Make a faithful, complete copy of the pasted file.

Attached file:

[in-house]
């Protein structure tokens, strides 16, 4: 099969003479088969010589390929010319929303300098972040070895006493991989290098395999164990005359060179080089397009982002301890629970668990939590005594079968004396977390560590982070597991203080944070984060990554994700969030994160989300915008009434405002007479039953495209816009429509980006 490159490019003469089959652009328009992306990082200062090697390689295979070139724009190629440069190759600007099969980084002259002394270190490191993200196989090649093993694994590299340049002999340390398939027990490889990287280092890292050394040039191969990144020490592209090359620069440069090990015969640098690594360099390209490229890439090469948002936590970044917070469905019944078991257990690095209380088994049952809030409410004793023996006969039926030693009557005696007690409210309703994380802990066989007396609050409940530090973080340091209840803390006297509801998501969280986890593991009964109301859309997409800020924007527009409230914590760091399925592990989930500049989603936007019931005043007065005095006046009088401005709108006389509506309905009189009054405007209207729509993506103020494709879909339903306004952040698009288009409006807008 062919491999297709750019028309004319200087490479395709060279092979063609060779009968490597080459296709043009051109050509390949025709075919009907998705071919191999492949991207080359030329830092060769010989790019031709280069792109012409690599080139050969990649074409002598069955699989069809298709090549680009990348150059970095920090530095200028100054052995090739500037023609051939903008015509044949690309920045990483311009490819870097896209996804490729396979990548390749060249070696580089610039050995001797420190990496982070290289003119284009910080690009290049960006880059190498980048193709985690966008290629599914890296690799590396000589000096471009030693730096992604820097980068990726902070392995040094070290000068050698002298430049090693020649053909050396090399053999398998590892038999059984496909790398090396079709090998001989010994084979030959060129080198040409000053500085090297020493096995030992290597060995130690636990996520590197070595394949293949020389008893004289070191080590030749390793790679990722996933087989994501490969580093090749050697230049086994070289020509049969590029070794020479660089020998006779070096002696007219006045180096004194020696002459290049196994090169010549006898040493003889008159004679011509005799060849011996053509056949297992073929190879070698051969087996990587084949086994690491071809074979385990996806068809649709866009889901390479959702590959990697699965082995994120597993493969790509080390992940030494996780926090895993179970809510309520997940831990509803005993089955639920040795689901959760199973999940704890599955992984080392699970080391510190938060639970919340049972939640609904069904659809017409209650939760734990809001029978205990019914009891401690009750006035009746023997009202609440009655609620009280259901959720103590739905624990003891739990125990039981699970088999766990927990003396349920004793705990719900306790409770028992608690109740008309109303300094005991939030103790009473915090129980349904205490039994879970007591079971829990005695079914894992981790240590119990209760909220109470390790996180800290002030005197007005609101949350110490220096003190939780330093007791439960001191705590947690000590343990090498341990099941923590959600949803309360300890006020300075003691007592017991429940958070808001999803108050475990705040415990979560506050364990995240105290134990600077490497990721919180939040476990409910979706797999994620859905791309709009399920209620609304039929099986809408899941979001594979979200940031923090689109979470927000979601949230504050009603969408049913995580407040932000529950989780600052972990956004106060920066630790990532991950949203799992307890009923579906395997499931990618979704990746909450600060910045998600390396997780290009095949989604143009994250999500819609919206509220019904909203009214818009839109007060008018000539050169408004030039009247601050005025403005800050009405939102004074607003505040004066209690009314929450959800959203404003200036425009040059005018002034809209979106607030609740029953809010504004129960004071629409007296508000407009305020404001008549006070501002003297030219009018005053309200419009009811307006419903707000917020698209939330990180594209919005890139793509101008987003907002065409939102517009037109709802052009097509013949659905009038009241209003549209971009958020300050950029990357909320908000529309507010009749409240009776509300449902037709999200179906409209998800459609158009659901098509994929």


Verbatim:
[in-house]
């Protein structure tokens, strides 16, 4: 099969003479088969010589390929010319929303300098972040070895006493991989290098395999164990005359060179080089397009982002301890629970668990939590005594079968004396977390560590982070597991203080944070984060990554994700969030994160989300915008009434405002007479039953495209816009429509980006 490159490019003469089959652009328009992306990082200062090697390689295979070139724009190629440069190759600007099969980084002259002394270190490191993200196989090649093993694994590299340049002999340390398939027990490889990287280092890292050394040039191969990144020490592209090359620069440069090990015969640098690594360099390209490229890439090469948002936590970044917070469905019944078991257990690095209380088994049952809030409410004793023996006969039926030693009557005696007690409210309703994380802990066989007396609050409940530090973080340091209840803390006297509801998501969280986890593991009964109301859309997409800020924007527009409230914590760091399925592990989930500049989603936007019931005043007065005095006046009088401005709108006389509506309905009189009054405007209207729509993506103020494709879909339903306004952040698009288009409006807008 062919491999297709750019028309004319200087490479395709060279092979063609060779009968490597080459296709043009051109050509390949025709075919009907998705071919191999492949991207080359030329830092060769010989790019031709280069792109012409690599080139050969990649074409002598069955699989069809298709090549680009990348150059970095920090530095200028100054052995090739500037023609051939903008015509044949690309920045990483311009490819870097896209996804490729396979990548390749060249070696580089610039050995001797420190990496982070290289003119284009910080690009290049960006880059190498980048193709985690966008290629599914890296690799590396000589000096471009030693730096992604820097980068990726902070392995040094070290000068050698002298430049090693020649053909050396090399053999398998590892038999059984496909790398090396079709090998001989010994084979030959060129080198040409000053500085090297020493096995030992290597060995130690636990996520590197070595394949293949020389008893004289070191080590030749390793790679990722996933087989994501490969580093090749050697230049086994070289020509049969590029070794020479660089020998006779070096002696007219006045180096004194020696002459290049196994090169010549006898040493003889008159004679011509005799060849011996053509056949297992073929190879070698051969087996990587084949086994690491071809074979385990996806068809649709866009889901390479959702590959990697699965082995994120597993493969790509080390992940030494996780926090895993179970809510309520997940831990509803005993089955639920040795689901959760199973999940704890599955992984080392699970080391510190938060639970919340049972939640609904069904659809017409209650939760734990809001029978205990019914009891401690009750006035009746023997009202609440009655609620009280259901959720103590739905624990003891739990125990039981699970088999766990927990003396349920004793705990719900306790409770028992608690109740008309109303300094005991939030103790009473915090129980349904205490039994879970007591079971829990005695079914894992981790240590119990209760909220109470390790996180800290002030005197007005609101949350110490220096003190939780330093007791439960001191705590947690000590343990090498341990099941923590959600949803309360300890006020300075003691007592017991429940958070808001999803108050475990705040415990979560506050364990995240105290134990600077490497990721919180939040476990409910979706797999994620859905791309709009399920209620609304039929099986809408899941979001594979979200940031923090689109979470927000979601949230504050009603969408049913995580407040932000529950989780600052972990956004106060920066630790990532991950949203799992307890009923579906395997499931990618979704990746909450600060910045998600390396997780290009095949989604143009994250999500819609919206509220019904909203009214818009839109007060008018000539050169408004030039009247601050005025403005800050009405939102004074607003505040004066209690009314929450959800959203404003200036425009040059005018002034809209979106607030609740029953809010504004129960004071629409007296508000407009305020404001008549006070501002003297030219009018005053309200419009009811307006419903707000917020698209939330990180594209919005890139793509101008987003907002065409939102517009037109709802052009097509013949659905009038009241209003549209971009958020300050950029990357909320908000529309507010009749409240009776509300449902037709999200179906409209998800459609158009659901098509994929």